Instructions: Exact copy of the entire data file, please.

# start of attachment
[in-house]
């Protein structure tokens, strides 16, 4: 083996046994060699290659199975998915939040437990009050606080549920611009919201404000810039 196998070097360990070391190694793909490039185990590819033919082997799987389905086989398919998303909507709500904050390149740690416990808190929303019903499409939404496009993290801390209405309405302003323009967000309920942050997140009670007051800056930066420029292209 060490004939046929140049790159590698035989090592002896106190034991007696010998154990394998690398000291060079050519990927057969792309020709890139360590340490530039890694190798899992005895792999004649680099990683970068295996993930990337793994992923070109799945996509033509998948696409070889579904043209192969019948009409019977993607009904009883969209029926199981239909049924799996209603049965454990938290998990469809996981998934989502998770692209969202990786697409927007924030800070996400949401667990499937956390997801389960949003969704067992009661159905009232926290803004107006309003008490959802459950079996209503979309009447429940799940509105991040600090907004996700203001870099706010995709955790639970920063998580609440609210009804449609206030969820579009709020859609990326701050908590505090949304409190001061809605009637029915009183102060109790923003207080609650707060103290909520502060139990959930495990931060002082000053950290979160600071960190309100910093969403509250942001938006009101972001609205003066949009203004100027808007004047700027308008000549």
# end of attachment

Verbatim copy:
[in-house]
């Protein structure tokens, strides 16, 4: 083996046994060699290659199975998915939040437990009050606080549920611009919201404000810039 196998070097360990070391190694793909490039185990590819033919082997799987389905086989398919998303909507709500904050390149740690416990808190929303019903499409939404496009993290801390209405309405302003323009967000309920942050997140009670007051800056930066420029292209 060490004939046929140049790159590698035989090592002896106190034991007696010998154990394998690398000291060079050519990927057969792309020709890139360590340490530039890694190798899992005895792999004649680099990683970068295996993930990337793994992923070109799945996509033509998948696409070889579904043209192969019948009409019977993607009904009883969209029926199981239909049924799996209603049965454990938290998990469809996981998934989502998770692209969202990786697409927007924030800070996400949401667990499937956390997801389960949003969704067992009661159905009232926290803004107006309003008490959802459950079996209503979309009447429940799940509105991040600090907004996700203001870099706010995709955790639970920063998580609440609210009804449609206030969820579009709020859609990326701050908590505090949304409190001061809605009637029915009183102060109790923003207080609650707060103290909520502060139990959930495990931060002082000053950290979160600071960190309100910093969403509250942001938006009101972001609205003066949009203004100027808007004047700027308008000549």